The first nutrient is to remember that the foundational metaphor of freedom in the civilization of the West is not the storming of the Bastille but the exodus from Egypt. That is, our most profound understanding of freedom does not come from either the continental Enlightenment or the French Revolution—and certainly not from the “liberation” movements of the late-20th and early-21st centuries—but from the Bible. Which is in turn to say that freedom in a truly liberating sense of the word always involves God and man, not just humanity alone. Indeed, it involves humanity learning what the people of Israel learned, often the hard way: that the most humane path through history is the path God is taking, and that genuine human liberation means identifying that path and following it.

The second nutrient is the recognition that the moral code given to the people of Israel at Sinai is itself liberating, for it’s a moral code intended to prevent Israel from falling back into the habits of slaves: from getting shackled in self-constructed Egypts.

And that means, among many other things, that a Jewish conservatism that best serves the Jewish people and the civilization of the West is a conservatism that rejects the claims of atheistic humanism and the project of the autonomous, self-constructing self—which are destroying the West from within—and that embraces the God of Abraham, Isaac, and Jacob as the true liberator.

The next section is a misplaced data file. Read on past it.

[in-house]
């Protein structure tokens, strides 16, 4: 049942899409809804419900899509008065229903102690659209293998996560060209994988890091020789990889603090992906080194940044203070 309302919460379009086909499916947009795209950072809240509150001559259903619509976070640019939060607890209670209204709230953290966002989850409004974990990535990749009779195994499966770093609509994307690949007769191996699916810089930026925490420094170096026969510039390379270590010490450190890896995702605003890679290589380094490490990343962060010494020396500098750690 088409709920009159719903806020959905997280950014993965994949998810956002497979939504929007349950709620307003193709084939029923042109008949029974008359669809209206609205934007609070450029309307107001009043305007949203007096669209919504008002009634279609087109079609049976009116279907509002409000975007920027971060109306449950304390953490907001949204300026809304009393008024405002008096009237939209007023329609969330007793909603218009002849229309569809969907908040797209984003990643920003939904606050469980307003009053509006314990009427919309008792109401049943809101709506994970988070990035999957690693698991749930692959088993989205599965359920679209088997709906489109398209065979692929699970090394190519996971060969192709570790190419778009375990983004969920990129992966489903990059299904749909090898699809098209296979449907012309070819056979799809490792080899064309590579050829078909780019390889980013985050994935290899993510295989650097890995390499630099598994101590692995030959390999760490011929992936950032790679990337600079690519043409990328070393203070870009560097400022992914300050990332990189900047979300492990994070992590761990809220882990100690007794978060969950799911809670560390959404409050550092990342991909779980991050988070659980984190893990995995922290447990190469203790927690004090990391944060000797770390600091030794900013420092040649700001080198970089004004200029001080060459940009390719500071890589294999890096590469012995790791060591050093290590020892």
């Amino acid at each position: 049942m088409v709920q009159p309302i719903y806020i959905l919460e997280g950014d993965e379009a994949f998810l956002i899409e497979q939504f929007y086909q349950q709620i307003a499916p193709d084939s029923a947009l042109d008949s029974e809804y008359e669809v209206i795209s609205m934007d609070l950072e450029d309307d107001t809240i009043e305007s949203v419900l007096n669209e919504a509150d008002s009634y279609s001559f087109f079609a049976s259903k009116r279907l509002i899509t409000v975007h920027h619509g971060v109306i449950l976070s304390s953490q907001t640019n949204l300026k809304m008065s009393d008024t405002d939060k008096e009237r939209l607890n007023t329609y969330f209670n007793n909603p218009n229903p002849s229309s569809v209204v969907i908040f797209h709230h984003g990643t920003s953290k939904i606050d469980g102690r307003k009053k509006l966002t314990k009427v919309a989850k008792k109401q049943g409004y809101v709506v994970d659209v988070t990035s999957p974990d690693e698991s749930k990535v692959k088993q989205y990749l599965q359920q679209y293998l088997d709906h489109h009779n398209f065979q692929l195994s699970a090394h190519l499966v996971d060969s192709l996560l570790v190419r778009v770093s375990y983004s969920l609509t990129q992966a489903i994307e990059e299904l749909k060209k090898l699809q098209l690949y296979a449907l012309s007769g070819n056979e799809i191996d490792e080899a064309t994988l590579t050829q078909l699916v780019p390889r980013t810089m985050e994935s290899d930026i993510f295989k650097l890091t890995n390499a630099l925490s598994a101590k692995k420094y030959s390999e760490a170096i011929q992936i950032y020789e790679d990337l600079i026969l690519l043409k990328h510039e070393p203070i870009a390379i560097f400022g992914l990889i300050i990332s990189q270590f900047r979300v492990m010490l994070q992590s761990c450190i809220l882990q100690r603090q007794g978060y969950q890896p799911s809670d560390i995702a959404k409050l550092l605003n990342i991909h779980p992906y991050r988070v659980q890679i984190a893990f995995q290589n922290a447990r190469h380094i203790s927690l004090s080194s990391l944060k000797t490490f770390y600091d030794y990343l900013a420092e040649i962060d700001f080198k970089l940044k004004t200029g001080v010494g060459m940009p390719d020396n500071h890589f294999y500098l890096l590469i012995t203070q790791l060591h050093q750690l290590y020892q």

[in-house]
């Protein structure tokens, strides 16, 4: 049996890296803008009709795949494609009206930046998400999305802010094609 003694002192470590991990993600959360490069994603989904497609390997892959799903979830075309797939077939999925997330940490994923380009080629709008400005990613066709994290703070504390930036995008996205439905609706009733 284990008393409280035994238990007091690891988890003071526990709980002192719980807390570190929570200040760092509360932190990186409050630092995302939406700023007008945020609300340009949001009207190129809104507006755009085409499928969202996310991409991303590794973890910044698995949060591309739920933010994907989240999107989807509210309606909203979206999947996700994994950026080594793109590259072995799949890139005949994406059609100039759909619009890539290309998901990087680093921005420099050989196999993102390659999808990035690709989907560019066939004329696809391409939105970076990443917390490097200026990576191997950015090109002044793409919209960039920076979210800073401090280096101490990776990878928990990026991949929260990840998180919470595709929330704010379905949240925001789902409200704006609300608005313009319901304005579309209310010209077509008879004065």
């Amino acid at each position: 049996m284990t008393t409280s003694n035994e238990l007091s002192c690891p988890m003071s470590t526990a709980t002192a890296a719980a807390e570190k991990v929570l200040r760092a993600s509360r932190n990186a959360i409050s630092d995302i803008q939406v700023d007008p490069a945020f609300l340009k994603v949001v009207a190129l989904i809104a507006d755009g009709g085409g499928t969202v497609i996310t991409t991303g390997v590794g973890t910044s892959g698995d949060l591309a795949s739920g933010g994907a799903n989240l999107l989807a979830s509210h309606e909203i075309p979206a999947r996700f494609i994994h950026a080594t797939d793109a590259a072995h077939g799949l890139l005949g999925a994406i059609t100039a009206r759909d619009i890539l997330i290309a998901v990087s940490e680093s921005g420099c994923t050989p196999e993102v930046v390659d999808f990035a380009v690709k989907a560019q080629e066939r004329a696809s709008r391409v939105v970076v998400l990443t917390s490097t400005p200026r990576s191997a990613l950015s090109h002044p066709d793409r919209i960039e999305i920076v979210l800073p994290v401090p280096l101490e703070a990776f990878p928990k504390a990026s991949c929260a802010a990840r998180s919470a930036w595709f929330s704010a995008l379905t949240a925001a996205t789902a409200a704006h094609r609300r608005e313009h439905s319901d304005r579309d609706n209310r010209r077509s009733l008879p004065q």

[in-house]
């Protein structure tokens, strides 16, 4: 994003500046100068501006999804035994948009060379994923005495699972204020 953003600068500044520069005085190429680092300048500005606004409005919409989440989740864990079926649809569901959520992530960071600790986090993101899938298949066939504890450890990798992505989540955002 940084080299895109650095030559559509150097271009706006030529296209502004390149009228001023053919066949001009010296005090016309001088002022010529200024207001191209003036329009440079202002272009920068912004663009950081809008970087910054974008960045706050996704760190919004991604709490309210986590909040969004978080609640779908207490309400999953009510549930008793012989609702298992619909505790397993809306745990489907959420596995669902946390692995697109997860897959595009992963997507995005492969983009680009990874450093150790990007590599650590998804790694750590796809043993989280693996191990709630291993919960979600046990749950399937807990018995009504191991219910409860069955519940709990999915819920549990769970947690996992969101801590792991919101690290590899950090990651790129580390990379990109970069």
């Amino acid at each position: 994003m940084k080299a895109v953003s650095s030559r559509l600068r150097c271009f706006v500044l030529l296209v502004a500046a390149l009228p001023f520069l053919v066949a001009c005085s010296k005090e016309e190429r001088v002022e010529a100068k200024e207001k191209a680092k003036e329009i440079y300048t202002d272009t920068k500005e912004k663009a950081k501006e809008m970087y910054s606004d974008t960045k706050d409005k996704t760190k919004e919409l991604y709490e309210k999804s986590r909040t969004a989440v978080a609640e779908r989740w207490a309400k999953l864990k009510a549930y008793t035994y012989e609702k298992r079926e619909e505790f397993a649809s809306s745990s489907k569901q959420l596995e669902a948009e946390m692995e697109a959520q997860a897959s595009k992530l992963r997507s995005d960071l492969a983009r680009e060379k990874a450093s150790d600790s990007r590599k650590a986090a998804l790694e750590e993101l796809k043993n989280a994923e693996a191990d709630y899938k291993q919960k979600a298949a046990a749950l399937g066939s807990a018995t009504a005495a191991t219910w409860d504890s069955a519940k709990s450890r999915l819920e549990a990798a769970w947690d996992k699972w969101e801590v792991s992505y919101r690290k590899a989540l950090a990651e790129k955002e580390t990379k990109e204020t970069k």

George Weigel is distinguished senior fellow of the Ethics and Public Policy Center in Washington, D.C., where he holds the William E. Simon chair in Catholic studies.


Micah Goodman: On the Free Market, the Bible Draws a Balance


Something is missing from the description in Deuteronomy of a truly biblical political system. The passage in question (17:14-20), which concerns the appointment of a king, details the various things he is forbidden to do. It also requires him to write a Torah scroll, to study it throughout his life, and to obey its commands. Nowhere, however, are the kings’ subjects commanded to obey him.